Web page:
Shell, the major British multinational oil and gas company, is reportedly in the market for a social media manager for its TikTok handle in a move geared towards influencing the new generation of people that frequently use the short video sharing social media platform.

According to reports, the move also comes as more and more oil and gas corporations pour money on ad campaigns to boost their public image amidst the surging energy crisis.

The push into social media follows a new trend whereby US- and UK-based organizations are trying to capitalize on the supply chain disruptions caused by the ongoing Russia-Ukraine war and convince the public that their products are critical to national security.

Several oil and gas firms including USA’s Chevron, UK’s BP, and the American Petroleum Institute, a trade association with over 600 members in the oil and gas sector, have started campaigns to advocate for the expansion of domestic capacities to address the crisis.

However, these public relations campaigns also come before the backdrop of commitments made by global governments to eliminate the use of fossil fuels, that cause pollution and global warming, and a renewed emphasis among regulatory authorities on both flanks of the Atlantic on how organizations promote their environmental credentials.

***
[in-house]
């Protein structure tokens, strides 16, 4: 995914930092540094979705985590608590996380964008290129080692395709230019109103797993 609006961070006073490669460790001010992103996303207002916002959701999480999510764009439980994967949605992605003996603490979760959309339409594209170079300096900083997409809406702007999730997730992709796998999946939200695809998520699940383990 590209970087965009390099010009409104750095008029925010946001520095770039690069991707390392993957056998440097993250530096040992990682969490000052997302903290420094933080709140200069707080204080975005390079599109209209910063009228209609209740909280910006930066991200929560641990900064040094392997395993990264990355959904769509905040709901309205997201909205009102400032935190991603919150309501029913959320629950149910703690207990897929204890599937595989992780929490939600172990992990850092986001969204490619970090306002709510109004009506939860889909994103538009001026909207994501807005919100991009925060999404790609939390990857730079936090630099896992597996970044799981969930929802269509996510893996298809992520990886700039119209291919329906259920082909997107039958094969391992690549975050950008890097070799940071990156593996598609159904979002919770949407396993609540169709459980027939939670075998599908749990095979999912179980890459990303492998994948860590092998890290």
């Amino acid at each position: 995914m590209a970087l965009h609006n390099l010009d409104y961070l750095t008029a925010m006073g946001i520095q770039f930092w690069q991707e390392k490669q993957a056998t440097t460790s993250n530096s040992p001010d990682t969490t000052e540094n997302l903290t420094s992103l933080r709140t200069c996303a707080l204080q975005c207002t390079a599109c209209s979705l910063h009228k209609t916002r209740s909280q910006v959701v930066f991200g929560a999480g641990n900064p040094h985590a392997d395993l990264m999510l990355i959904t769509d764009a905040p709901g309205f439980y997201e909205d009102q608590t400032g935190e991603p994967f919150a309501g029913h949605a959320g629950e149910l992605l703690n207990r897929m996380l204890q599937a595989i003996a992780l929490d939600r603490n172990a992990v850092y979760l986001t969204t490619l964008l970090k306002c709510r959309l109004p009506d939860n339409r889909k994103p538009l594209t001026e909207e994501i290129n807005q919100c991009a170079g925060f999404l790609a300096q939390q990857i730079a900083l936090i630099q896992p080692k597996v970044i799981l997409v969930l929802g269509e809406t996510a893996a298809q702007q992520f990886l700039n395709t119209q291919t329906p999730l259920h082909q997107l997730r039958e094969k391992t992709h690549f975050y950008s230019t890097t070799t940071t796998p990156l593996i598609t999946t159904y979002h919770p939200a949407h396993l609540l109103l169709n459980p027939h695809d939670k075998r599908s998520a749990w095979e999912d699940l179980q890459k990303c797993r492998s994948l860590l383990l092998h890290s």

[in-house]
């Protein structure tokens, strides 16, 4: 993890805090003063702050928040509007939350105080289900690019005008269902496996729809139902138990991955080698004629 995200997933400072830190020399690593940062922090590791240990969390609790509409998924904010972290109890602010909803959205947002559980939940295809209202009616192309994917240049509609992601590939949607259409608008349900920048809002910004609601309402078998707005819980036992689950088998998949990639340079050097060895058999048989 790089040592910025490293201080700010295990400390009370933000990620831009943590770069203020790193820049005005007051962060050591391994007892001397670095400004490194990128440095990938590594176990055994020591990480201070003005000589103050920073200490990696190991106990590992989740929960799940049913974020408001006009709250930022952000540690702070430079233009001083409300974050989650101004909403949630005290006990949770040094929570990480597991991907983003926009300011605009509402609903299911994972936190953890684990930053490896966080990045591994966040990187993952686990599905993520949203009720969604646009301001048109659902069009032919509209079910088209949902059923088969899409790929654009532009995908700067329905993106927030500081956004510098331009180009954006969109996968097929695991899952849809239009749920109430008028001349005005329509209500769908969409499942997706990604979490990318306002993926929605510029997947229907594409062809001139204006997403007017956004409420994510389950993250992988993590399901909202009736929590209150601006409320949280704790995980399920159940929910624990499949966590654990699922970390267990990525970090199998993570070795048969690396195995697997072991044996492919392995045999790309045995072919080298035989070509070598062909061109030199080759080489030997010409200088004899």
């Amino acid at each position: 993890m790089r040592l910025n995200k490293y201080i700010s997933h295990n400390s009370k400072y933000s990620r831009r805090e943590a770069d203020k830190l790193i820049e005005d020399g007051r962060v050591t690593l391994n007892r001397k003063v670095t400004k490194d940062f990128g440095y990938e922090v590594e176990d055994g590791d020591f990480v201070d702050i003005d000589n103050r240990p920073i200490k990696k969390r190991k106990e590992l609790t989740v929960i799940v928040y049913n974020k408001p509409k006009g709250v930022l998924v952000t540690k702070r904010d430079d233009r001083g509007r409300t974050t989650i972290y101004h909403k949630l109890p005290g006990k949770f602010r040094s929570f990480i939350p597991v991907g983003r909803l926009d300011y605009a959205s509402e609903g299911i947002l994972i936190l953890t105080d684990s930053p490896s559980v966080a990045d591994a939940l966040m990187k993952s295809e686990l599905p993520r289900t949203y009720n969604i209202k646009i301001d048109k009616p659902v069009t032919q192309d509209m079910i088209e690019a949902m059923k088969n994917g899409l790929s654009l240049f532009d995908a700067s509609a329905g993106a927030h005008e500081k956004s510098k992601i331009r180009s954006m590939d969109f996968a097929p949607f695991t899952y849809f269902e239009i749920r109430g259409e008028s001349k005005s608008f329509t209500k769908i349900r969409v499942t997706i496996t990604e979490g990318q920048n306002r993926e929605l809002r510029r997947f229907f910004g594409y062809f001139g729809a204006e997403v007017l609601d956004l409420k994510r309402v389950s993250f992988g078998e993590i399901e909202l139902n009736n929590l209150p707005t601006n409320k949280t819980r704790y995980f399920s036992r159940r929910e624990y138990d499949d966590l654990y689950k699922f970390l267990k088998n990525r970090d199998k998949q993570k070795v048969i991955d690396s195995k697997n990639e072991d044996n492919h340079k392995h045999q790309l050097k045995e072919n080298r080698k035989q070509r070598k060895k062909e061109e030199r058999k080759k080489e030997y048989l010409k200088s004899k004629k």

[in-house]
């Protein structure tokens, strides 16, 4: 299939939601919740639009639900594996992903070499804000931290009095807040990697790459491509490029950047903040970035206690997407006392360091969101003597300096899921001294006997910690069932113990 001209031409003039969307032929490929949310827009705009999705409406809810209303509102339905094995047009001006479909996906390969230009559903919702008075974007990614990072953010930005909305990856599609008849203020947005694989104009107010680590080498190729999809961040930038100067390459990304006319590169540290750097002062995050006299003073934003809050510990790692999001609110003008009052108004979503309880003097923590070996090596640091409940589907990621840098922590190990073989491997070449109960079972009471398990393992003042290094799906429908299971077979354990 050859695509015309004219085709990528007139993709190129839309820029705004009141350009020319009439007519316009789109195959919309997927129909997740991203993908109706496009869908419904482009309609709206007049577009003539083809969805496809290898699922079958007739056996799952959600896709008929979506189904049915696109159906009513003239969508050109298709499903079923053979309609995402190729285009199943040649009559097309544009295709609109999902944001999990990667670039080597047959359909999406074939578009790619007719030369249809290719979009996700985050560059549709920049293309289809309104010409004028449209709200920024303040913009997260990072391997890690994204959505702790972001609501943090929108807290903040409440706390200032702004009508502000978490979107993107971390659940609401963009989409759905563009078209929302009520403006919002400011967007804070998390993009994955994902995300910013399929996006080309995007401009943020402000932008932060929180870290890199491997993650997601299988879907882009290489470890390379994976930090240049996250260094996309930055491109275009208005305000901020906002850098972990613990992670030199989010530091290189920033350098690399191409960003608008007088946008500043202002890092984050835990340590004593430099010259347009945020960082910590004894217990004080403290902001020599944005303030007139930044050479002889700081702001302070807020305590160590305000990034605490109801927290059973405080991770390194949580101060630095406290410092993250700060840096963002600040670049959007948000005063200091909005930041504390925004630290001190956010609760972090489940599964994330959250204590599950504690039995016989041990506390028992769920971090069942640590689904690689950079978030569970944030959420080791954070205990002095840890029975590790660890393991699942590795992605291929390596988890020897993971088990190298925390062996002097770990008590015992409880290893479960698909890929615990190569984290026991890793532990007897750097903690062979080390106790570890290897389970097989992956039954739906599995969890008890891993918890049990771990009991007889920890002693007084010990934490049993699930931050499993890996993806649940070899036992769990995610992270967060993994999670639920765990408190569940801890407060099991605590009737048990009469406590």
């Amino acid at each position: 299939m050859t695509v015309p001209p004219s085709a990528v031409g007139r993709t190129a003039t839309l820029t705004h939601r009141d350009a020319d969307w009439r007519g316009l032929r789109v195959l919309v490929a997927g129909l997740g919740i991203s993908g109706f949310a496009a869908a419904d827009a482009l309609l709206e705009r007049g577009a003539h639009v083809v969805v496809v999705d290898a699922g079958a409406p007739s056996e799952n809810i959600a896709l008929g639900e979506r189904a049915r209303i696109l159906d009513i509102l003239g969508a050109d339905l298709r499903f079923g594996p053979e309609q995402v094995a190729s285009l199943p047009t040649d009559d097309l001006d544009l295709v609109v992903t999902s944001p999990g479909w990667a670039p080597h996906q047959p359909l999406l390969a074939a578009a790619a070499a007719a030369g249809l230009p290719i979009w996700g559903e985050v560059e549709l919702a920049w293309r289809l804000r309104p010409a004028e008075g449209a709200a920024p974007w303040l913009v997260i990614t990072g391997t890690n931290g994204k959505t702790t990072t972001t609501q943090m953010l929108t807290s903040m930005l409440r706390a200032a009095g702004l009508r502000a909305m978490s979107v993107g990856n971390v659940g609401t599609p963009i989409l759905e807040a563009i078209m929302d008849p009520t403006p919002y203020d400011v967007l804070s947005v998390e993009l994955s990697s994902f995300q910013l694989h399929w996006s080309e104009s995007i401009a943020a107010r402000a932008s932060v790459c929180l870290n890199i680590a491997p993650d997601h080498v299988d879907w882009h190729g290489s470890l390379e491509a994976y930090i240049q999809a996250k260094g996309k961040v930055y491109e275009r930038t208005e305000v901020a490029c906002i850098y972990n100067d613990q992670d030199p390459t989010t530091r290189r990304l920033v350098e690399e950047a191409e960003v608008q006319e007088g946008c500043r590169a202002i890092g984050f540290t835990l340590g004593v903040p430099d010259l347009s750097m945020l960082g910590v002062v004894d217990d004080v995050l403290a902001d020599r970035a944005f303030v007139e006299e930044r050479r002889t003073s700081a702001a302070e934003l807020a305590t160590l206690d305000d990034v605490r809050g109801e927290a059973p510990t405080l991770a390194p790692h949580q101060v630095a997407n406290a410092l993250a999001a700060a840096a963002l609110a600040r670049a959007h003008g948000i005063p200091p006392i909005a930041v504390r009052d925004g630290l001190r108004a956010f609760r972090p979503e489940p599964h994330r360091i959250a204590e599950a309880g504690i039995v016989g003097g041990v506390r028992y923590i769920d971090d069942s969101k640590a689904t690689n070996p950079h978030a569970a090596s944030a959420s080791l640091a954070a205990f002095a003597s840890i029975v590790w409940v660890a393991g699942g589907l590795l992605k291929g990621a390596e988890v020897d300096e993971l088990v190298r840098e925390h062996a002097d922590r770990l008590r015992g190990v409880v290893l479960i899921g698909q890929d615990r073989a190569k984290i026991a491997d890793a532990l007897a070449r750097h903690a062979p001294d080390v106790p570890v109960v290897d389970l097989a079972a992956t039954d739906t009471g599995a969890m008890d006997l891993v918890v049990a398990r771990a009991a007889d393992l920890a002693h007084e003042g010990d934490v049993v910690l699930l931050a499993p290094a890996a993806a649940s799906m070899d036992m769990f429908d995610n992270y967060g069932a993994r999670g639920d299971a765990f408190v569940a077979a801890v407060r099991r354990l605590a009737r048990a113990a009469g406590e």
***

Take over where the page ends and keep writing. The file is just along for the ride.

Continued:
In fact, in the 30 days till July 5, the British oil company BP spent more money on Facebook advertisements related to political or social topics than any other firm in the UK.

As per Meta’s spending tracker, the oil company invested over £220,000 ($260,067) in the week ending July 5, which is about six times higher than the second-highest spender, the International Rescue Committee.

InfluenceMap, a climate lobbying think tank, noted an upsurge in advertising by oil and gas firms that encouraged the raising of USA’s fossil fuel output as part of the solution to the major spikes in energy prices.

The API has continuously opposed the US government’s emphasis on shifting towards renewable energy and has promoted ‘American natural gas and oil’ and 'American-made energy’ in its Facebook campaign.

InfluenceMap discovered that between January 26, when the API first referenced the Ukraine conflict, and April 1, the group made and ran 761 advertisements through its Energy Citizens website. The group estimated that the campaign reached 19.6 million individuals.

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